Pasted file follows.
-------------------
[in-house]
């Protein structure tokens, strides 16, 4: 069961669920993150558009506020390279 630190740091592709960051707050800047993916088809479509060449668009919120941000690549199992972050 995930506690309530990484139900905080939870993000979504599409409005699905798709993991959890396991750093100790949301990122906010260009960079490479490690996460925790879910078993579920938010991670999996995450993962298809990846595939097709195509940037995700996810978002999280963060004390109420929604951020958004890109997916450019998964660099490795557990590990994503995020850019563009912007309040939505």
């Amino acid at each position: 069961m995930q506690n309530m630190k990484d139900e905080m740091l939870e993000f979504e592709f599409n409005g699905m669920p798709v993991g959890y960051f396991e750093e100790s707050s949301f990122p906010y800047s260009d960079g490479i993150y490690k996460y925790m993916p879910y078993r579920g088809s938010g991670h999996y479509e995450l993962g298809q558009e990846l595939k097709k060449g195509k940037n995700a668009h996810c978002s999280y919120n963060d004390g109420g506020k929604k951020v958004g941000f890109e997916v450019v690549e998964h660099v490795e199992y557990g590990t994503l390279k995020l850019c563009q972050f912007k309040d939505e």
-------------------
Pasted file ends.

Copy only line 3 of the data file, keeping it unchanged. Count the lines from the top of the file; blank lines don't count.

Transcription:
């Amino acid at each position: 069961m995930q506690n309530m630190k990484d139900e905080m740091l939870e993000f979504e592709f599409n409005g699905m669920p798709v993991g959890y960051f396991e750093e100790s707050s949301f990122p906010y800047s260009d960079g490479i993150y490690k996460y925790m993916p879910y078993r579920g088809s938010g991670h999996y479509e995450l993962g298809q558009e990846l595939k097709k060449g195509k940037n995700a668009h996810c978002s999280y919120n963060d004390g109420g506020k929604k951020v958004g941000f890109e997916v450019v690549e998964h660099v490795e199992y557990g590990t994503l390279k995020l850019c563009q972050f912007k309040d939505e």